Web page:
Campaign thinking v. brand thinking.

June 1, 2014

There is a fundamental issue that keeps coming up in our industry. We’ve heard it from potential clients. We’ve seen it time and time again in the marketplace. And brands continue to paint themselves in a corner by not understanding the sometimes subtle, sometimes stark difference between building a brand and executing a campaign. The basic premise is this: your brand transcends any initiative or moment in time. It is the foundation for which a campaign is launched, but the reverse should never be true. A campaign, built in a vacuum, might be perfectly effective for a time, but creates brand chaos if not built as part of the larger brand story. We find that the “older school” the agency, the more likely they will approach any assignment through campaign thinking first. How will you know? Breaking it down simplistically:

 

Campaign thinking:
Reacts to your latest initiative without regard to brand foundation.

Brand thinking:
Takes the long view. Includes never-wavering brand values. It creates your position in the marketplace that you are committed to staking.

 

Campaign thinking:
What’s hot right now. How can I best take advantage? This is appropriate, but can never be at the risk of becoming your brand.

Brand thinking:
What will always be relevant. What are you going to be in 5 years, 10 years? Is it accommodating?

 

Campaign thinking:
A new tagline every media budget cycle.

Brand thinking:
A tagline that will last 10-plus years.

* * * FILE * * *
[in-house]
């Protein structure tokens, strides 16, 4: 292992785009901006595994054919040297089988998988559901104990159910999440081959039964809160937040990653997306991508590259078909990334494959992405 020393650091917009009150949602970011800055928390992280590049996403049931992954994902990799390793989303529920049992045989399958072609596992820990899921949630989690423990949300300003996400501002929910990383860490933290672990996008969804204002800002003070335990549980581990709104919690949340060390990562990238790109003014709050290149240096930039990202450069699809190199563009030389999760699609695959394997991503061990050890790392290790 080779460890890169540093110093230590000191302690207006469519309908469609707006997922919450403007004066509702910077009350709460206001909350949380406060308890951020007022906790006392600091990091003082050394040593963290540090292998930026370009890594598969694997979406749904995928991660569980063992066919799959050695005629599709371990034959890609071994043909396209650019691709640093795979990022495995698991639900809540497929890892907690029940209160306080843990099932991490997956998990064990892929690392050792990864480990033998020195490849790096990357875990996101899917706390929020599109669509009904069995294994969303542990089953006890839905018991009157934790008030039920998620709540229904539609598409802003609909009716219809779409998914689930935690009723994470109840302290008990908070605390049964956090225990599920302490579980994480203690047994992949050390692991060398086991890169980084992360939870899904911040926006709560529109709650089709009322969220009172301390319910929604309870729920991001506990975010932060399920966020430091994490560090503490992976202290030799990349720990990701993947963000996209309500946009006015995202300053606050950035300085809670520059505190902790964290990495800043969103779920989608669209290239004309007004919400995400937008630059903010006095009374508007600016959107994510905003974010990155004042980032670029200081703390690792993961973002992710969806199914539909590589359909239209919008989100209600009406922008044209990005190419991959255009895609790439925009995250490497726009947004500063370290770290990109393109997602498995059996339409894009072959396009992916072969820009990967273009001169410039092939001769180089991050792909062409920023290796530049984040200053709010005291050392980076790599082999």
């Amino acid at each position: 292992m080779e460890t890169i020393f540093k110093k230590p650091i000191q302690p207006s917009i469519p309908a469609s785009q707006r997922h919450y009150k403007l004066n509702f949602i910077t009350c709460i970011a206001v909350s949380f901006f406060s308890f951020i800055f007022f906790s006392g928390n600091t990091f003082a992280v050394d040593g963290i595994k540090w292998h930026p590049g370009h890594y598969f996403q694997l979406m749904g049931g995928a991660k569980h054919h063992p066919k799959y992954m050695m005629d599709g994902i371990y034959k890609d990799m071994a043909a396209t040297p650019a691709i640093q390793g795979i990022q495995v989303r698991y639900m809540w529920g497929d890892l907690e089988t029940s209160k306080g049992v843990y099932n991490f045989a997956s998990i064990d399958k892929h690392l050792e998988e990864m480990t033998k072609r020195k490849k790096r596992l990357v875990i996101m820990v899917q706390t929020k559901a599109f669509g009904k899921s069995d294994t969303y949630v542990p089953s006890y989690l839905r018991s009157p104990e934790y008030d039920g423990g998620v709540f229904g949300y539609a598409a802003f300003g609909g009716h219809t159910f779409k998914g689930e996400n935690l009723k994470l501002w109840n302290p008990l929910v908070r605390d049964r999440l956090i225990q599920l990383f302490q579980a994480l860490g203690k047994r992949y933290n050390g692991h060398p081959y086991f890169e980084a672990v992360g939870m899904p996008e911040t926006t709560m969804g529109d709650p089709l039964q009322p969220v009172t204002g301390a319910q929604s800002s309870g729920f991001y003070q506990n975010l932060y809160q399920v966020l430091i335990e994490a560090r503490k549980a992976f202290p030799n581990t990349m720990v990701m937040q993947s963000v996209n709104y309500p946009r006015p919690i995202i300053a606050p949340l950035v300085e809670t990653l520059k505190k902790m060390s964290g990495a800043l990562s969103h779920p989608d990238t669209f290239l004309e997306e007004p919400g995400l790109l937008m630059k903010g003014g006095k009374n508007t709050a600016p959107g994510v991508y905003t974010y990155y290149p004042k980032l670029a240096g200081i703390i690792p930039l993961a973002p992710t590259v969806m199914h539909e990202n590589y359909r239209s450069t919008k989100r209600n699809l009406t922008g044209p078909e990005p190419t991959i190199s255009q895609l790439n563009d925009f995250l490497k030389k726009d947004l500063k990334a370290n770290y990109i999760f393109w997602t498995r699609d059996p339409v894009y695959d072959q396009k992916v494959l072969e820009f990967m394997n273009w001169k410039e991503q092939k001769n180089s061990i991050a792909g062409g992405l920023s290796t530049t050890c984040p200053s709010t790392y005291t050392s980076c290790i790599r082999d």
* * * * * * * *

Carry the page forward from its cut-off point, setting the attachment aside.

Campaign thinking:
Starting from scratch every year. Advertising the latest feature.

Brand thinking:
Creating a community, building a fan base. Communicating a customer-centric thought.

 

Campaign thinking:
Traditional agency thinking: find a way to reinvent (and thus re-invoice) every year.

Brand thinking:
New agency standard: Stewardship. Finding a way to simplify and clarify over time.

 

Campaign thinking:
Reacting to competitors, treating them as moving targets.

Brand thinking:
Transcending your competitors. Inventing a new language. Creating a new standard and living up to it.

 

Campaign thinking:
RFP/spec work/creative shoot out.

Brand thinking:
Gathering voice of customer. Testing. Being patient. Crafting a solution based on information.

 

Campaign thinking:
Media-specific application.

Brand thinking:
Transcends media choices. Applicable to any.

 

You get the idea. But don’t get me wrong – the two ways of thinking are not mutually exclusive. Brand thinking still requires highly creative campaigns, but it insists that you do so in a manner that is consistent, informed, and will fit into a larger dialogue.

At least that’s our thinking.